In the first 60 years of statehood, Kansas gave the nation crusading abolitionists, fervent prohibitionists, insurgent populists and progressive reformers, causing William Allen White to observe in 1922: "When anything is going to happen in this country, it happens first in Kansas.... These things come popping out of Kansas like bats out of hell.... Why, no one seems to know."
More recently, Kansas gained national attention for an unprecedented civil disturbance in which hundreds of abortion protesters blocked clinics and were arrested, and the State Board of Education shifted to and fro on the teaching of evolution in public schools. About the same time, a national think tank dedicated to individual liberty and free markets ranked Kansas first among the 50 states in economic freedom based on greater fiscal restraint, less regulation and judicial activism, and lower welfare spending. Then, in the name of equity, Kansas courts ordered state lawmakers to add $750 million to school budgets.
Kansas politics can mystify. What explains these bewildering contradictions? Is there any connection between our state's colorful political past and its current politics? In a new book, "Kansas Politics and Government: The Clash of Political Cultures," my co-author, Joe Aistrup, and I argue that Kansas politics, past and present, may best be understood as a contest among political cultures energized by political preferences for liberty, order and equality.
Quite simply, deep-seated political values drive state politics.
Each political culture has a unique vision of a more perfect state. Those seeking individual liberty above all else believe that free markets and limited government will naturally result in social progress. Those preferring order see an active role for government in perfecting citizenship and democracy. Egalitarians call attention to inequities and injustice in our state and deflate the pomposities of both free markets and coercive governments.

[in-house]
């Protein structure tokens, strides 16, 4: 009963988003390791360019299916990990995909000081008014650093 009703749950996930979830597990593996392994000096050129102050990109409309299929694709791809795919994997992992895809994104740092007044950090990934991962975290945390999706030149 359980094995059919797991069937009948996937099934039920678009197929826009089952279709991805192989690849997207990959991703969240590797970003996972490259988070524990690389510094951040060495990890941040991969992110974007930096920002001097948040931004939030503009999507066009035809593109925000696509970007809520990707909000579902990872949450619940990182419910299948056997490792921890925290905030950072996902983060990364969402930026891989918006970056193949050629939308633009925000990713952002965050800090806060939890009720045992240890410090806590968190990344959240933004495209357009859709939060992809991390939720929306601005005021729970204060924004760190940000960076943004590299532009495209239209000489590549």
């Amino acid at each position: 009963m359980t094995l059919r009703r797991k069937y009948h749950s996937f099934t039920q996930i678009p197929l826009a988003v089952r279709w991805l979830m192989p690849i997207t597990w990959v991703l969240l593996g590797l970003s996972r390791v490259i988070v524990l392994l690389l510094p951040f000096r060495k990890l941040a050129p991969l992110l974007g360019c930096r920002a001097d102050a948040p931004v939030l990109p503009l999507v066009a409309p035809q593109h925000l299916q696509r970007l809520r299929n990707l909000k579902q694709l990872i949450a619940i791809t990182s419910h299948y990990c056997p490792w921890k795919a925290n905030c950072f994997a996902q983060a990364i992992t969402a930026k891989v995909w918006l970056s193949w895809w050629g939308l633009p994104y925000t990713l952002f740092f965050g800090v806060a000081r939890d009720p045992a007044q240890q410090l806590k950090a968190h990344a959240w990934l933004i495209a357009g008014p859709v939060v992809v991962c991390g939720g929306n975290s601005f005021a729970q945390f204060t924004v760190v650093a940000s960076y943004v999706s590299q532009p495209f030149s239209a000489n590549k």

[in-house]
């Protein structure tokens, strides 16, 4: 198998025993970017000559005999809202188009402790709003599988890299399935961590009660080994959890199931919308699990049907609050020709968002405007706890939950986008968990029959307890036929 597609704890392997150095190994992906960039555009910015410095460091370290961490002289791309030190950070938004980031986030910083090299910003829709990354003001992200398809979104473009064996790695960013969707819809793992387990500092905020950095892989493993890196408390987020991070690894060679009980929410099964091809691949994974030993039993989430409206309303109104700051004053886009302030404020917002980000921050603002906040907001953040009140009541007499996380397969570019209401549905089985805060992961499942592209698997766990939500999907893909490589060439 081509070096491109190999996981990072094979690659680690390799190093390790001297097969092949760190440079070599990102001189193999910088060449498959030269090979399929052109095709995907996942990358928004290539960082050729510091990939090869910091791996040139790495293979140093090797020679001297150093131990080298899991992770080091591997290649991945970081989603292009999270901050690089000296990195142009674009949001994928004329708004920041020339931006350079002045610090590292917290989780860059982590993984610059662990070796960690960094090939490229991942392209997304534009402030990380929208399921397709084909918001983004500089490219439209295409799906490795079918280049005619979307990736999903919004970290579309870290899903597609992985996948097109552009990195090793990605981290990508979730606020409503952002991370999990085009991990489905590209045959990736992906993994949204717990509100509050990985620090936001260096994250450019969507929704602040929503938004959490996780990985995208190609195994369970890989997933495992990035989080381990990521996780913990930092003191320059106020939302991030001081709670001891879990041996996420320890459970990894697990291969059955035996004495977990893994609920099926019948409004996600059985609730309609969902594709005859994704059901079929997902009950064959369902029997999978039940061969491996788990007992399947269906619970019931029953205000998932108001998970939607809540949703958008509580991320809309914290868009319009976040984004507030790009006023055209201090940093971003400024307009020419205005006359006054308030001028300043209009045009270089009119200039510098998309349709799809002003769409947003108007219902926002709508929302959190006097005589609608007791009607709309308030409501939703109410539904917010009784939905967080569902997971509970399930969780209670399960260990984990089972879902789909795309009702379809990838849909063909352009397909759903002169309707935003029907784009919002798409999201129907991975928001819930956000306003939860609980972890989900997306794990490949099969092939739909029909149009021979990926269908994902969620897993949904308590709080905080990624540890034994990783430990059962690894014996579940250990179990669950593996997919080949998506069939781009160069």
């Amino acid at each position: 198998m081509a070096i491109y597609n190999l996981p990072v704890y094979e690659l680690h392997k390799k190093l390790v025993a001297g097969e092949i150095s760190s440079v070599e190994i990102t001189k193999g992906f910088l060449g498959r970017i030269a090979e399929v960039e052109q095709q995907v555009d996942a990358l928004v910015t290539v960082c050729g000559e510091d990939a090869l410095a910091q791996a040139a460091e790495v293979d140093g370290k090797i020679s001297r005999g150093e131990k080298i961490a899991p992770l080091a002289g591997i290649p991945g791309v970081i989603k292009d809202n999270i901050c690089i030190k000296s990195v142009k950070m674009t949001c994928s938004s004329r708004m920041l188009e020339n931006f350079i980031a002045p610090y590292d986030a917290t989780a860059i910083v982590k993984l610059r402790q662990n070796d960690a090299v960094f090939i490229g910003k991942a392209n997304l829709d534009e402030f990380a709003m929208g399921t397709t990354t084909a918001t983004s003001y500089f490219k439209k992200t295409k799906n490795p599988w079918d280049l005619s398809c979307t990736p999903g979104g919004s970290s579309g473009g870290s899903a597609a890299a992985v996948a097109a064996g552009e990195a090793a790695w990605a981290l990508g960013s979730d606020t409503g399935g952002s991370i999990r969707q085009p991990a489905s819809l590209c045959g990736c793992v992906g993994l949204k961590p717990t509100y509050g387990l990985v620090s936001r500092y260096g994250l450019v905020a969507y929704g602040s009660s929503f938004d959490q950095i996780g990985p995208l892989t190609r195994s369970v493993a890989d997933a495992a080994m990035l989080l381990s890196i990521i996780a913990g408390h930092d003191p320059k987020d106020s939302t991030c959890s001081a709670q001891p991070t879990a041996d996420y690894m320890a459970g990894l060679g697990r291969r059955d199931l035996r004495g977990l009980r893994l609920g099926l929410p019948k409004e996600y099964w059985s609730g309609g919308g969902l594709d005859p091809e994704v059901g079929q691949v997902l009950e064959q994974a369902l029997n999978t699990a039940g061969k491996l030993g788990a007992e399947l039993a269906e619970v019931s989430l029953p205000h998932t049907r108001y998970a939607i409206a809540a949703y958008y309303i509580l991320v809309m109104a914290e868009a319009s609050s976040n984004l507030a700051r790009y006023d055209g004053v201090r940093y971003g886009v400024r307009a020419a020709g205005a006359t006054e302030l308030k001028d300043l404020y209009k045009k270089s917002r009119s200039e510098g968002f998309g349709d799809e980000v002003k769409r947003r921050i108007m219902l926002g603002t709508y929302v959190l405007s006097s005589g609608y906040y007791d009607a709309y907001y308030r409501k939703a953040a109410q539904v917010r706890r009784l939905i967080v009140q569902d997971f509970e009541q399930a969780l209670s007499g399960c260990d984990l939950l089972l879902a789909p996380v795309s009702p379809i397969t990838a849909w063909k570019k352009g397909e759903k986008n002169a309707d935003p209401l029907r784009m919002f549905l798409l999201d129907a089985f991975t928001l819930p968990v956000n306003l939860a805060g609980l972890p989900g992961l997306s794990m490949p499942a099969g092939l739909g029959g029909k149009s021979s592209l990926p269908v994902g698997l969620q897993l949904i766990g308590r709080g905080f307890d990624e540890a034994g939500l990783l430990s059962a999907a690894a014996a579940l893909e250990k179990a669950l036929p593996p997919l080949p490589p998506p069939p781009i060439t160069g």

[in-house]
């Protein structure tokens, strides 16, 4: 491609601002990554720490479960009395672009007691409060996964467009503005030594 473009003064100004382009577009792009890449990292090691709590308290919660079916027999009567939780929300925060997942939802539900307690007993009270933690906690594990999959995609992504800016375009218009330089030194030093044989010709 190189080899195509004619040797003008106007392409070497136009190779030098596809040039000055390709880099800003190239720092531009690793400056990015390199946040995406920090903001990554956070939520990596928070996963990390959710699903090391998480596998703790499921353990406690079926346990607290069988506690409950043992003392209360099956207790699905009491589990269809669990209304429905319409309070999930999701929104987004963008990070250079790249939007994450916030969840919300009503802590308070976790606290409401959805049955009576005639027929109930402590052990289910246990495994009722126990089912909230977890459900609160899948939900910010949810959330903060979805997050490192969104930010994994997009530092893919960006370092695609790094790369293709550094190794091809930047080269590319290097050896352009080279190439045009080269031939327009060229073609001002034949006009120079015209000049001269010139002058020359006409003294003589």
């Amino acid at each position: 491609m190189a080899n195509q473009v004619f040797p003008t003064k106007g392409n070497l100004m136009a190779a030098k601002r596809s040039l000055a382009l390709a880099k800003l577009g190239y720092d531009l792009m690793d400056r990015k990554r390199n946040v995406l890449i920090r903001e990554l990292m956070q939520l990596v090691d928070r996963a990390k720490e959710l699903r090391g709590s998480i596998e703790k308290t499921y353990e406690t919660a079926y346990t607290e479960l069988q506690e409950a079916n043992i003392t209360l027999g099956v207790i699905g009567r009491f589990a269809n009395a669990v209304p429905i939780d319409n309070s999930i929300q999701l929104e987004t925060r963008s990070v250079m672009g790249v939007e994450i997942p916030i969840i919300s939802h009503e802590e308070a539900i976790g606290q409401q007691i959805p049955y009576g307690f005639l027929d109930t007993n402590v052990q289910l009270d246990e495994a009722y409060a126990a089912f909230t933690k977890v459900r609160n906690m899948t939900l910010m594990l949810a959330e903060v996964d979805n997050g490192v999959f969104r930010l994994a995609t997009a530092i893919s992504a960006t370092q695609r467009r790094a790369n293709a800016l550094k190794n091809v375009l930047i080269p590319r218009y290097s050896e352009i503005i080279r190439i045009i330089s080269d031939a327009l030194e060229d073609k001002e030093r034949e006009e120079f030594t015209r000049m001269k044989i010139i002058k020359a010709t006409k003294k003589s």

We believe the lens of political cultures helps interpret Kansas politics and reveals the intimate connections between the state's political past and its current politics, for example:
* How Kansas state government, once fiscally solvent and debt free, veered onto an unsustainable financial course, with budgets dramatically out of balance and accelerating debt burdens.
* How Republican Party factionalism, a part of party politics for most of state history, changed with the emergence of a Republican "polar alliance" dedicated to restraining government on economic issues, such as tax cuts and spending, and enlarging the power of government on social issues such as abortion and gay marriage.
* How Kansas courts, historically restrained, became an active force for equality in "superintending" state financing of schools and coercing legislative action, thereby creating the current conundrum in school finance.
* How Kansas politics, often viewed as an island insulated from outside influences, has indeed shifted with national political movements and party alignments.
Our political preferences do ebb and flow through time, but also persist. Even against the potent national and global forces shaping our lives today, these competing values frame today's issues, vie for partisans, shape party politics and guide the state's future. And they assure that Kansas politics will continue as a lively affair, for both participants and observers.